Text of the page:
Today, you might have heard of blockchain from its huge emerging use case in "crypto currency". Bitcoin, a crypto currency, in mainstream media is widely popularized and many people associate blockchain with Bitcoin. However, making your own crypto currency is only one small use case that the blockchain can be used for. If we look at the previous example how the blockchain works, we can see that the monetary system is no different from the blockchain system. Our current monetary system kind of looks like this:

If we were to create a currency today on a blockchain, the model would look something look like this:

The model above, completely decentralizes any type of regulation and leaves the consensus to the public. There is also the benefit of seeing when the coin was created and by who, data that is 100% verified and can not be changed. This model can be used for any use case not just currency.

Emerging use cases, beyond crypto

Recently there has being hundreds of emerging use cases in blockchain outside of crypto currency, too many to count.

Here is a few that are worth mentioning or researching:

  • Secure sharing of medical data
  • NFT marketplaces
  • Music royalties tracking
  • Cross-border payments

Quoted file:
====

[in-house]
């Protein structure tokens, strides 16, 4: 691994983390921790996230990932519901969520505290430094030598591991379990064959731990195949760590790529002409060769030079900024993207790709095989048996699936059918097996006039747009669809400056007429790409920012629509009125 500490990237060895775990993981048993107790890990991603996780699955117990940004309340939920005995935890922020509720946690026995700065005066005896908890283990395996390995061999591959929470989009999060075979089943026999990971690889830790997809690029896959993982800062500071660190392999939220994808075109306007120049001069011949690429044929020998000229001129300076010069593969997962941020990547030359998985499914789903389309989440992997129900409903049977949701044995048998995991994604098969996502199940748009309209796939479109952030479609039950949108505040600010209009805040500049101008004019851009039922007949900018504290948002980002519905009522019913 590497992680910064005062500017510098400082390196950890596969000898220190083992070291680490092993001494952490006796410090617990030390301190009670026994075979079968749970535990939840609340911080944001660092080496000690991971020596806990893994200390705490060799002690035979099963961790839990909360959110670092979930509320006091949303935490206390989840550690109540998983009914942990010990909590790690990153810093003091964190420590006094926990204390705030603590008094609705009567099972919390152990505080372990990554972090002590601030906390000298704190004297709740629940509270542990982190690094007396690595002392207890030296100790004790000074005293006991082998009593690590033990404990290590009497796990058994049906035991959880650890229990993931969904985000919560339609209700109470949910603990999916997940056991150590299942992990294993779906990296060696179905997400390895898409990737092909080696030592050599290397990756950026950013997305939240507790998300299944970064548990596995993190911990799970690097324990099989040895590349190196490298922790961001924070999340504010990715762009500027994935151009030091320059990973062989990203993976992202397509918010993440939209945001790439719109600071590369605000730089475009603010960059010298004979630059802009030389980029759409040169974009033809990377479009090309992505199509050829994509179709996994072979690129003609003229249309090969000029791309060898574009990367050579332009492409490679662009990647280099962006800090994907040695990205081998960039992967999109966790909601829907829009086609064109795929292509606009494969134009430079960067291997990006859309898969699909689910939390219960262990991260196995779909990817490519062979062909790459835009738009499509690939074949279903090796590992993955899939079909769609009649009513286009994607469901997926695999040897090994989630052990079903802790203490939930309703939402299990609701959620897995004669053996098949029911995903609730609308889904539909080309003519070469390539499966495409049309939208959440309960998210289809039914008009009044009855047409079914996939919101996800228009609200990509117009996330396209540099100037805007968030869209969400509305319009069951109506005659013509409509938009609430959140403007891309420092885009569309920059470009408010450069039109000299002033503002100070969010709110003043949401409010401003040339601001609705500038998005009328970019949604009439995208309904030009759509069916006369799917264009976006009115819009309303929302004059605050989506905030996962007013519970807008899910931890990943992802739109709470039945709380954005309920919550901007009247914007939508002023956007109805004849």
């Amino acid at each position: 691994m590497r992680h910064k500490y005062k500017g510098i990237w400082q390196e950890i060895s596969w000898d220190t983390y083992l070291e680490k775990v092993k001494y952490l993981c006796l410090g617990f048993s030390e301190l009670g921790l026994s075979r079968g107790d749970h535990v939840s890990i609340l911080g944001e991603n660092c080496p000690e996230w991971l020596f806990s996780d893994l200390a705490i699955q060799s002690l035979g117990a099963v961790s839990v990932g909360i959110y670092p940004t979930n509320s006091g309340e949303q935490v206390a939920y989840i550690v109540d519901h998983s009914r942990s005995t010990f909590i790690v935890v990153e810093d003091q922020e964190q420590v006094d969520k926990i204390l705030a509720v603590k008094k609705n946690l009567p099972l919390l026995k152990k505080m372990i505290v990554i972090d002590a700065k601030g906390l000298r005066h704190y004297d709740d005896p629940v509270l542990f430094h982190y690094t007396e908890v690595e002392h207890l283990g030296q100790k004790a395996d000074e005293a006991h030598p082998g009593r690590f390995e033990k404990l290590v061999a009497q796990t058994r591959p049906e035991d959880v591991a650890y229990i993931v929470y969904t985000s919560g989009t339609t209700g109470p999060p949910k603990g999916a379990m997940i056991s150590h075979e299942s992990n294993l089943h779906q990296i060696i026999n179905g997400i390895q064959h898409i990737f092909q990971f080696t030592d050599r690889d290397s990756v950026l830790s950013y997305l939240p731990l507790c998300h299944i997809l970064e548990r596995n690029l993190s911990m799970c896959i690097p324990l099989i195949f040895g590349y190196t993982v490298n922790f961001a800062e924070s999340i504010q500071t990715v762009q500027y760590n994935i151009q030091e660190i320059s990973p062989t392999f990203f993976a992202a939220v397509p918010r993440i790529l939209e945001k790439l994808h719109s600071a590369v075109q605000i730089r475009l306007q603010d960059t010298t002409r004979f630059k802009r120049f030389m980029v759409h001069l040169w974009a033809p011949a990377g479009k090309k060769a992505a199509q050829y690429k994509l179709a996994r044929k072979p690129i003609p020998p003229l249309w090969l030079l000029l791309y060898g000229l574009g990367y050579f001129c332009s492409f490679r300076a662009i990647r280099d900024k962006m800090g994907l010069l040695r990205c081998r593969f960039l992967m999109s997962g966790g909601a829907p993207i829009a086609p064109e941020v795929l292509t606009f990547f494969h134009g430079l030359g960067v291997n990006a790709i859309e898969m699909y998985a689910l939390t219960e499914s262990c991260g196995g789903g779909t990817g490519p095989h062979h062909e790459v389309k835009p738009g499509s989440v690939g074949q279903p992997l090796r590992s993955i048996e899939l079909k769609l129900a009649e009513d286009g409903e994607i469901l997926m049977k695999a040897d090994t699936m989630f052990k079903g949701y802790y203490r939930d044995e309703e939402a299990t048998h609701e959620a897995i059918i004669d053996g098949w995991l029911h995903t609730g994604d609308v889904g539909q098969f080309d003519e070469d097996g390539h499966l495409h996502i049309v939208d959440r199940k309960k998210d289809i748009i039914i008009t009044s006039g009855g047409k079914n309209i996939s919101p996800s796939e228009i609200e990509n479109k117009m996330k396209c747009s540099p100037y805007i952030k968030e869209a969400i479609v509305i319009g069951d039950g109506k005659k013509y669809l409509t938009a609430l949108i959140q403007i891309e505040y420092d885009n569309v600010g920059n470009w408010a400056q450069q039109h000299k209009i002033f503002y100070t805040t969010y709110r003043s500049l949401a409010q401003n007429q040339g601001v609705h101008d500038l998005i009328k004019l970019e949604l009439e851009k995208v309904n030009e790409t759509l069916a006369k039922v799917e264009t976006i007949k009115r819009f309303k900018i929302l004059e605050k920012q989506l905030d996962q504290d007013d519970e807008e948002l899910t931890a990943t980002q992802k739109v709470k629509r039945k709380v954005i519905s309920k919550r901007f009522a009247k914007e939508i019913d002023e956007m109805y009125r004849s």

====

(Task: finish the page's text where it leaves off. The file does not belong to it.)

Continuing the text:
• Real-time IoT operating systems
  • Personal identity security
  • Anti-money laundering tracking system
  • Supply chain and logistics monitoring
  • Voting mechanism
  • Advertising insights
  • Original content creation
  • Cryptocurrency exchange
  • Real estate processing platform

By looking at the above mentioned use cases, one thing that the blockchain will do for them is remove the need for 3rd party administration.

For example "Real estate processing platform", wouldn't it be great to sell your real state without having a 3rd party involve themselves in the deal, therefore saving thousands of dollars? The blockchain can ensure that the deal between yourself and the buyer is fully witnessed by the public (nodes) and any information on ownership will be recorded and verified.

"Voting mechanism", is another great way to use blockchain for voting, where a 3rd party is eliminated from the equitation and the count is completely done in a decentralized manner, which then can be fully verified and automatically audited.

There are even use cases that are completely outside the box, such as "Space Situational Awareness". Space programs around the world are seriously considering blockchain as their main solution. The current tracking system for debris and satellites is too inefficient, different databases are working around the clock to track locations of debris and usually come up with conflicting data resulting in collisions. Using blockchain as a solution would use the consensus model we talked about earlier, to ensure that all nodes tracking the debris are recording everything within the rules and data is verified between all of them.


The list of use cases can go on forever and new ones come out everyday. The main idea to take away here, is that a blockchain used in a project is usually designed to remove a need for a 3rd party to be present. In summary, a properly implemented blockchain solves the issue of trust between the user and the application.